What are Parabens and Why Should You Care If They’re in Your Products?

Prose’s Ingredient Glossary is a round-up of every single ingredient you’ll find in our products along with the EWG rating that gauges its safety level. We’re proud to include ingredients like baobab extract (EWG rating 1; repairs fibers) and rice starch (EWG rating 2; control sebum levels) but the index is also a handy guide to knowing what you’ll never find in Prose.

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    Aptly called the “Never List,” this round-up includes potentially harmful ingredients like talc and petroleum, as well as one of the most talked about no-go’s in haircare: parabens. We all may do our best to stay away from these kinds of disruptive ingredients, but it’s important to know why. So what exactly are parabens, why is it in your shampoo, and why do we vow to never use it?

    Here, we answer some FAQs:

    What are parabens?

    Much like preservatives are added to foods to make them shelf-stable, parabens are a type of artificial ingredient that prevents certain ingredients from degrading. Without them, those ingredients could develop mold or bacteria. It may sound like a good thing, but keep reading.

    How do you spot them?

    Scan your bottle for methyl-, ethyl-, propyl-, isopropyl-, butyl-, or isobutylparaben. These are the six common types of parabens.

    Which products have parabens?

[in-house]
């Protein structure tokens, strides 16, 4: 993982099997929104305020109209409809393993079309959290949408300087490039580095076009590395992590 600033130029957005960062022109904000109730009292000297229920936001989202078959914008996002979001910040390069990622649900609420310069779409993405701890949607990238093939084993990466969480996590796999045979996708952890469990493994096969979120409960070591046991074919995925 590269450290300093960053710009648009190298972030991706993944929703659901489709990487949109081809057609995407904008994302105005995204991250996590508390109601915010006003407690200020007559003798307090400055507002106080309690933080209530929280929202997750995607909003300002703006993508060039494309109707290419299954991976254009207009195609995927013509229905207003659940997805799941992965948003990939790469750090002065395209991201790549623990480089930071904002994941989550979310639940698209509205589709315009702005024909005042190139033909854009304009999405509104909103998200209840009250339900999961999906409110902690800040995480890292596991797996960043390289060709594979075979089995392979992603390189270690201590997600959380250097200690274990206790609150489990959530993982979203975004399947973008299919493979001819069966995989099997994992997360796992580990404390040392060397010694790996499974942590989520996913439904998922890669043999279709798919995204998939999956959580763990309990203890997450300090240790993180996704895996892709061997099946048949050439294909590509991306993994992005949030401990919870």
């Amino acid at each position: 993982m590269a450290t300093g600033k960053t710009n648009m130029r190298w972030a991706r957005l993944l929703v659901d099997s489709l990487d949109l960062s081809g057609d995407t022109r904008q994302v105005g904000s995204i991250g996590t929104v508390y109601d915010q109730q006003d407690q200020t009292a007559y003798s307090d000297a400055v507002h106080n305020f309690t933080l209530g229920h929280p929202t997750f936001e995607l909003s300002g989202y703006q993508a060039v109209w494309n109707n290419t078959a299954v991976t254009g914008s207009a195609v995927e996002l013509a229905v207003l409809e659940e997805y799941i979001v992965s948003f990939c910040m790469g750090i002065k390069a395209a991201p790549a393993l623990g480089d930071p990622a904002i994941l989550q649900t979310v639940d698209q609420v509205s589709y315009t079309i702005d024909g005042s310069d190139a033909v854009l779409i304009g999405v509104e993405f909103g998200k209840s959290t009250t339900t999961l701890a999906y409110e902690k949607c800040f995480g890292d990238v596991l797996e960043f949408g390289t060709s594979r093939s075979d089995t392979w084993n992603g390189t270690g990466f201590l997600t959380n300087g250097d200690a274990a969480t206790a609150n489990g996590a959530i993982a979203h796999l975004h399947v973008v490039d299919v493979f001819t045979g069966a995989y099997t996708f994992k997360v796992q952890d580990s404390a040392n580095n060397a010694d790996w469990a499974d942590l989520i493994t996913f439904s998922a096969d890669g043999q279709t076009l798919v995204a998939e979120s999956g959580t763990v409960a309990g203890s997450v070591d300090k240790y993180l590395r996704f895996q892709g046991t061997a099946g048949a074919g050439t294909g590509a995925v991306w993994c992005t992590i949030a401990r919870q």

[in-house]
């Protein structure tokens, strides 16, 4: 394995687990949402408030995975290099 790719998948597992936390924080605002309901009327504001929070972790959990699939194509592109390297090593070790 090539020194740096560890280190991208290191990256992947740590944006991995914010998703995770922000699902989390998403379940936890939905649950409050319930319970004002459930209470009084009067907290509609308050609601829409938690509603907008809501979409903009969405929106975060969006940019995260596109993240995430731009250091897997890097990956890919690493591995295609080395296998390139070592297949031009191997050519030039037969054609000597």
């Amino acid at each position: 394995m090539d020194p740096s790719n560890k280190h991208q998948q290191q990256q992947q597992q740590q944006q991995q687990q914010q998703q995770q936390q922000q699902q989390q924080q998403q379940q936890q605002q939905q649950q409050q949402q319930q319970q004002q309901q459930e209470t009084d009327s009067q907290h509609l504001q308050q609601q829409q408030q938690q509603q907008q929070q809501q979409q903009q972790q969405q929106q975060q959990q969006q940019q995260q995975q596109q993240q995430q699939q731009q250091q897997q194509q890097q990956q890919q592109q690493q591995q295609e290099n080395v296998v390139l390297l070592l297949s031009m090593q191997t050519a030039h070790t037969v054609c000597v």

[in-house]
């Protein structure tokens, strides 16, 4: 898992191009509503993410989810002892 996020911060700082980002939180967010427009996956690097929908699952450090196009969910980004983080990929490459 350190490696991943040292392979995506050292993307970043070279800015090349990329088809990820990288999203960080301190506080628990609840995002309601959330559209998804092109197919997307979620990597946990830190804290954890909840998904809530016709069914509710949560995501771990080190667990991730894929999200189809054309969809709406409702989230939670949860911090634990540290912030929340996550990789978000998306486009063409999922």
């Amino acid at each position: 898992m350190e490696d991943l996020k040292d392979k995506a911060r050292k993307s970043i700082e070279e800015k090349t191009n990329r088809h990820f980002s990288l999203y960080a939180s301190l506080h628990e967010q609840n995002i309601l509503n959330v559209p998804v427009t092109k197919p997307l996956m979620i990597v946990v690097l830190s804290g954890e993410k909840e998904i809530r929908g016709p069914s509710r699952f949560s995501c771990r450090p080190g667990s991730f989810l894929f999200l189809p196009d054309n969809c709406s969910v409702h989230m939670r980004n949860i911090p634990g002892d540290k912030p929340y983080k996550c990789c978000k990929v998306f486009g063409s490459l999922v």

A lot. Parabens are usually found in products with a high water content—think shampoo, conditioner, moisturizer, sunscreen, deodorant, toothpaste, you name it.

    How do parabens affect my body?

    Parabens get absorbed then metabolized in the body, then expelled through urine and bile (a fluid that’s useful for digestion). And when you use products daily, the number of parabens compounds. A 2018 study, for example, found that wearing makeup every day increased levels of propylparaben in urine by 20 times compared to girls who never or rarely wore makeup.

    Preventing bacteria may sound noble, but the problem with parabens is their ability to mess with your endocrine system, disrupting hormones and impacting your reproductive system. Some parabens have even been officially designated as “endocrine disruptors.” These imbalances can result in fertility issues, shorter periods, and more pre-terms births. Scientists have also seen parabens speed up the growth of breast cancer cells as well as irritate skin.

    So how are parabens even allowed in products?

    The Food & Drug Administration doesn’t have any rules restricting parabens at the moment. According to their protocol, cosmetics and their ingredients don’t need FDA approval. They do acknowledge the questions surrounding parabens and breast cancer but say they’re looking into it.

    What are some safe alternatives to parabens?

    Nobody wants bacteria or mold in their cosmetics or haircare products, but we also want to give our body the best, most natural ingredients, too. So what’s a conscious consumer to do? Beyond trying products with shorter shelf lives that don’t require preserving, look for sodium benzoate, a man-made preservative that’s gentler than parabens and clocks in at 3 on the EWG scale. You can find it in our hair mask, scalp mask, shampoo, conditioner, and curl cream.

    To find out which other product stabilizers we use (and where they’re sourced from), check out Prose’s comprehensive Ingredients Glossary. Each one has been rigorously researched and extensively tested. We believe that information is power, and the more you know about your body, the better you can take care of it.

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